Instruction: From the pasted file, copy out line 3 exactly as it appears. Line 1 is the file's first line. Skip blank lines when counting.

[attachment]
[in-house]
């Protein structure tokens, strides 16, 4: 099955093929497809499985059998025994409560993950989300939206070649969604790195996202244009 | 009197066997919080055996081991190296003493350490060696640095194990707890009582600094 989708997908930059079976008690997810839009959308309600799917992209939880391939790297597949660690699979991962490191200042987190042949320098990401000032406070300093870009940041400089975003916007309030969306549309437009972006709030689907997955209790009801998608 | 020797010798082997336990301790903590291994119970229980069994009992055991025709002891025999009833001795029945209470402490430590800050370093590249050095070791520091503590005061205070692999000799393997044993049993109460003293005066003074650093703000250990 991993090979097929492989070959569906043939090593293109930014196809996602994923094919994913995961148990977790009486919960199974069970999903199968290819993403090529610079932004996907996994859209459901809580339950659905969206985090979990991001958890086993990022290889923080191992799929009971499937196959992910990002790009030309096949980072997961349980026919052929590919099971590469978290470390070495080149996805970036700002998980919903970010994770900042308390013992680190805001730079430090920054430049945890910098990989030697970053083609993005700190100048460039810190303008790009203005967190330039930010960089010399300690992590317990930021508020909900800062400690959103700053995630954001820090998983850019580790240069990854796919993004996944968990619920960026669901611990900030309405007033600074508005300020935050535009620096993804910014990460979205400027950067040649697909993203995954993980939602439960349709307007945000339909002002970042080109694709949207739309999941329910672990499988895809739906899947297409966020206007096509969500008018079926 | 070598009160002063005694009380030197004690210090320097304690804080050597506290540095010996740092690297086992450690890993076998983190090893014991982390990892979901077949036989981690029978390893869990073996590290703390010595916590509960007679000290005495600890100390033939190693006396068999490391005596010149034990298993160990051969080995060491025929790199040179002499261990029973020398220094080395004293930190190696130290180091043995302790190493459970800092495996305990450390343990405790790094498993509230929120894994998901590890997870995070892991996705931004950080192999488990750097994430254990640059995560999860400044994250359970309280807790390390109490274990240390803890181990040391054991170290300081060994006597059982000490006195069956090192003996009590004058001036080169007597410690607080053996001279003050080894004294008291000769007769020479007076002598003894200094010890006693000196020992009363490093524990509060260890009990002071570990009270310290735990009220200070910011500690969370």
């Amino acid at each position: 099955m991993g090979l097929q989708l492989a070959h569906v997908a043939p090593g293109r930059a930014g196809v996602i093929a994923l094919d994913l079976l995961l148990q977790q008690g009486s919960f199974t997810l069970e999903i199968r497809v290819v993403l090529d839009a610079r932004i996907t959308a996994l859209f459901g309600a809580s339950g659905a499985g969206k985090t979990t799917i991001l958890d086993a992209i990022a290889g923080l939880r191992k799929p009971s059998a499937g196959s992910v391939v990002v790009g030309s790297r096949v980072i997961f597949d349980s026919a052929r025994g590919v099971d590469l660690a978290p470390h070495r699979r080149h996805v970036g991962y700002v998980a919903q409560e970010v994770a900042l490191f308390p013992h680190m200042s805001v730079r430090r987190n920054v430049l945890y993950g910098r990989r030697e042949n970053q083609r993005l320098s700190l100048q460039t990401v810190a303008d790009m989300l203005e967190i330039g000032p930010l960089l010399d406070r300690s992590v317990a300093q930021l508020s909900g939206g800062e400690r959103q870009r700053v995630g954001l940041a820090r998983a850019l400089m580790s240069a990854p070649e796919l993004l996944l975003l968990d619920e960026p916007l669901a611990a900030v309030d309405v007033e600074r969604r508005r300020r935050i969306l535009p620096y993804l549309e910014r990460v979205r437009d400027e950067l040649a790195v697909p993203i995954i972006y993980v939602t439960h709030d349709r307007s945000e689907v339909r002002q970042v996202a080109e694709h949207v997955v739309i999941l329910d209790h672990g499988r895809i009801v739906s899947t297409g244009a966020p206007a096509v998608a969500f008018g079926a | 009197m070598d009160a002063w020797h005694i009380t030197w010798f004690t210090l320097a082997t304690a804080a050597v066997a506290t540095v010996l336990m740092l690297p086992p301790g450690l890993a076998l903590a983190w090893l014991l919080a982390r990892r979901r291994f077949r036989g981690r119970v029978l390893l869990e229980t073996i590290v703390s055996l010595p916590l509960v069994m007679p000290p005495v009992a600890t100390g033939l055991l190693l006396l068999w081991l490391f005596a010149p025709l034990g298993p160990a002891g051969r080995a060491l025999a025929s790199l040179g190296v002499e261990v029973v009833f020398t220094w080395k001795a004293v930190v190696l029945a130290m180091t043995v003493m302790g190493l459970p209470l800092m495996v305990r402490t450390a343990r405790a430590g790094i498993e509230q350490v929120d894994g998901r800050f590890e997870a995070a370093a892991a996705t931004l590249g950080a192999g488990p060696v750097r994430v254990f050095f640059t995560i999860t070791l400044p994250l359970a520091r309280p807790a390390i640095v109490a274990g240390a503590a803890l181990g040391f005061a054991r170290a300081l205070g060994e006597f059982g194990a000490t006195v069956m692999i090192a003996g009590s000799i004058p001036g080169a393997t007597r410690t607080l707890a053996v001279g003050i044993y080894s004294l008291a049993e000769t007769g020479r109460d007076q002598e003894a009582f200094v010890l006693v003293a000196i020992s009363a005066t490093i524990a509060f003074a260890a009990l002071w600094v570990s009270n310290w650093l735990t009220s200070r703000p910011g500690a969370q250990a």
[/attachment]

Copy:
């Amino acid at each position: 099955m991993g090979l097929q989708l492989a070959h569906v997908a043939p090593g293109r930059a930014g196809v996602i093929a994923l094919d994913l079976l995961l148990q977790q008690g009486s919960f199974t997810l069970e999903i199968r497809v290819v993403l090529d839009a610079r932004i996907t959308a996994l859209f459901g309600a809580s339950g659905a499985g969206k985090t979990t799917i991001l958890d086993a992209i990022a290889g923080l939880r191992k799929p009971s059998a499937g196959s992910v391939v990002v790009g030309s790297r096949v980072i997961f597949d349980s026919a052929r025994g590919v099971d590469l660690a978290p470390h070495r699979r080149h996805v970036g991962y700002v998980a919903q409560e970010v994770a900042l490191f308390p013992h680190m200042s805001v730079r430090r987190n920054v430049l945890y993950g910098r990989r030697e042949n970053q083609r993005l320098s700190l100048q460039t990401v810190a303008d790009m989300l203005e967190i330039g000032p930010l960089l010399d406070r300690s992590v317990a300093q930021l508020s909900g939206g800062e400690r959103q870009r700053v995630g954001l940041a820090r998983a850019l400089m580790s240069a990854p070649e796919l993004l996944l975003l968990d619920e960026p916007l669901a611990a900030v309030d309405v007033e600074r969604r508005r300020r935050i969306l535009p620096y993804l549309e910014r990460v979205r437009d400027e950067l040649a790195v697909p993203i995954i972006y993980v939602t439960h709030d349709r307007s945000e689907v339909r002002q970042v996202a080109e694709h949207v997955v739309i999941l329910d209790h672990g499988r895809i009801v739906s899947t297409g244009a966020p206007a096509v998608a969500f008018g079926a | 009197m070598d009160a002063w020797h005694i009380t030197w010798f004690t210090l320097a082997t304690a804080a050597v066997a506290t540095v010996l336990m740092l690297p086992p301790g450690l890993a076998l903590a983190w090893l014991l919080a982390r990892r979901r291994f077949r036989g981690r119970v029978l390893l869990e229980t073996i590290v703390s055996l010595p916590l509960v069994m007679p000290p005495v009992a600890t100390g033939l055991l190693l006396l068999w081991l490391f005596a010149p025709l034990g298993p160990a002891g051969r080995a060491l025999a025929s790199l040179g190296v002499e261990v029973v009833f020398t220094w080395k001795a004293v930190v190696l029945a130290m180091t043995v003493m302790g190493l459970p209470l800092m495996v305990r402490t450390a343990r405790a430590g790094i498993e509230q350490v929120d894994g998901r800050f590890e997870a995070a370093a892991a996705t931004l590249g950080a192999g488990p060696v750097r994430v254990f050095f640059t995560i999860t070791l400044p994250l359970a520091r309280p807790a390390i640095v109490a274990g240390a503590a803890l181990g040391f005061a054991r170290a300081l205070g060994e006597f059982g194990a000490t006195v069956m692999i090192a003996g009590s000799i004058p001036g080169a393997t007597r410690t607080l707890a053996v001279g003050i044993y080894s004294l008291a049993e000769t007769g020479r109460d007076q002598e003894a009582f200094v010890l006693v003293a000196i020992s009363a005066t490093i524990a509060f003074a260890a009990l002071w600094v570990s009270n310290w650093l735990t009220s200070r703000p910011g500690a969370q250990a």